Tire rubber durometer rating -- stability

In summary, the tire factory explained that the tire compound is unchanged, but the tires are getting harder after being transported by air. One month is not enough time to test the tire again.
  • #1
Hello; I import karting tires from Taiwan , while reviewing a sample tire sent for inspection for our order, I noticed a change in spec. of Duro rating . We spec. them at 65-75D ,this sample came in at 60-65D ..here is the factory response=
Hi Gus,

The tire factory explained that the tire compound is no changed so far. But the tires are getting harder after by sea. One month transportation under the Sunshine and the tires are harder. This time, you received the tire which is by air and just several days to arrive to your hand. Please kindly understand it. The tire factory has no change for spec of the compound. Please don’t worry it. Thanks

Please some Poly engineer, give us some ammunition to call this "bull"
any help much appreciated , gus.. (www.vintagespeedtires.com)
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  • #2
If you don't get a good answer here under materials, I'll move it to M.E. Automotive. Perhaps better answers there.
  • #3
Can you read a date code, or other traceability mark on the tire that indicates its manufacture date? This would clarify the timeline. DOT (US Department of Transportation) requires this, and most race car tire manufacturers (Goodyear, Mickey Thompson, Hoosier, Firestone, Goodrich, etc.) do this as well. I'm not sure non-DOT imported tires are handled like this.

Tire temperature, UV exposure, O2, O3 can influence hardness over time, among other things. https://pubs.acs.org/doi/abs/10.1021/ie50360a009?journalCode=iechad I'm having trouble finding a good article on vulcanized rubber oxidation that isn't behind a pay wall. Tires will degrade faster in the sun, or at elevated temperature, so there's at least a grain of truth there.

As far as ammo--I wonder how much sun those tires see while in a closed container in the middle of a container ship. More likely, the inventory control is poor, especially if they have no traceability or date codes on the tires. It seems unlikely the tires were cost-effectively transported by plane, but I could be wrong. You may be able to ask a few questions about the shipper to see if the story holds up, and learn if they are going to keep shipping by air in the future, or if it will be random as required to explain QC issues when they occur.:smile:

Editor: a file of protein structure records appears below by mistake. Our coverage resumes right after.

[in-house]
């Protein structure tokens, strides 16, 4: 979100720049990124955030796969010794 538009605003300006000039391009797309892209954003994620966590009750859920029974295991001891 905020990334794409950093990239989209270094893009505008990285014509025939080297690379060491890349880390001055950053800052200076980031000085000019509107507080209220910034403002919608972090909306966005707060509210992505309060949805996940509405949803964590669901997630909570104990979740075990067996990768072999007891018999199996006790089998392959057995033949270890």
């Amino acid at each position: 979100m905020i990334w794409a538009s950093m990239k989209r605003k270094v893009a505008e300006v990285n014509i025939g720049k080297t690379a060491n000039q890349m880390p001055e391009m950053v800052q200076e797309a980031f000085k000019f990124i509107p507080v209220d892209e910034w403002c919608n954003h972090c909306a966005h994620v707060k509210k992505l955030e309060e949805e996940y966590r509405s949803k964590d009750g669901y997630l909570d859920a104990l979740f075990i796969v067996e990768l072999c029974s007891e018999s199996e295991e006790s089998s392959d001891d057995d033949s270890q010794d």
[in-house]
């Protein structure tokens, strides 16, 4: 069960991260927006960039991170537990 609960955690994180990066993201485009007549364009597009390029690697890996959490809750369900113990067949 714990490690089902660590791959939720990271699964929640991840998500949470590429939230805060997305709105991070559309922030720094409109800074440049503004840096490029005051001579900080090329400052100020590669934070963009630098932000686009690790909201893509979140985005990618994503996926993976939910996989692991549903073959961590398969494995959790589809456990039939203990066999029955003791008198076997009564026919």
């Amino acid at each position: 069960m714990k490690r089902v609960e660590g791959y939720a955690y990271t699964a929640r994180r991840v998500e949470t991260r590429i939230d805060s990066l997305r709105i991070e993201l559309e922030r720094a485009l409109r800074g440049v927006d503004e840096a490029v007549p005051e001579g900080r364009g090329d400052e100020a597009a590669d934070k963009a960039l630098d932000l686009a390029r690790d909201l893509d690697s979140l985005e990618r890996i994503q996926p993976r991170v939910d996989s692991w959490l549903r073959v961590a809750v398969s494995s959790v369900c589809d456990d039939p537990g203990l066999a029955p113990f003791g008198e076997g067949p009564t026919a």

• #4
Wait a month and test again? Inventory is expensive, but you could easily use up that month arguing about it. And I would start looking for a different supplier.
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  • #5
Thanks ChemAir; Yes these tires have a date code ..The sample tire airmailed to us was just made, normally we ocean ship, and that time line is about one month, this was airmailed for a OK to expedite production.. I find it hard to believe one month in a container would raise the Duro 10 points on Shore A scale..
These tires go on vintage racing karts, and because of earlier frame designs, a to soft compound will incur frame binding, and karts can flip over.. I've had other problems with this factory ,and usually with enough counter ammo they rescind. I'm not a Poly chem guy ,so I was looking for some good data to counter . Being such a niche market I'm limited for small production..thk/u. for your info and time ..gus..

Related to Tire rubber durometer rating -- stability

1. What is a tire rubber durometer rating?

A tire rubber durometer rating is a measurement of the hardness or softness of a tire's rubber material. It is typically measured on a scale of 0 to 100, with higher numbers indicating a harder rubber and lower numbers indicating a softer rubber.

2. How is the durometer rating of a tire determined?

The durometer rating of a tire is determined by using a durometer gauge. This gauge has a small needle that is pressed into the surface of the tire to measure the depth of indentation. The deeper the indentation, the softer the tire and the lower the durometer rating.

3. What is the importance of a tire's durometer rating?

The durometer rating of a tire is important because it can affect the stability and performance of the tire. A tire with a higher durometer rating will be more stable and provide better traction, while a tire with a lower durometer rating may be more prone to wear and tear.

4. How does the durometer rating impact the stability of a tire?

The durometer rating directly impacts the stability of a tire because it affects the tire's grip on the road. A higher durometer rating means the tire will have a firmer grip, providing better stability and handling. A lower durometer rating may result in a less stable tire that is more prone to slipping or sliding.

5. Can the durometer rating of a tire change over time?

Yes, the durometer rating of a tire can change over time due to factors such as temperature, wear and tear, and aging of the rubber material. It is important to regularly check and maintain the durometer rating of tires to ensure optimal stability and performance.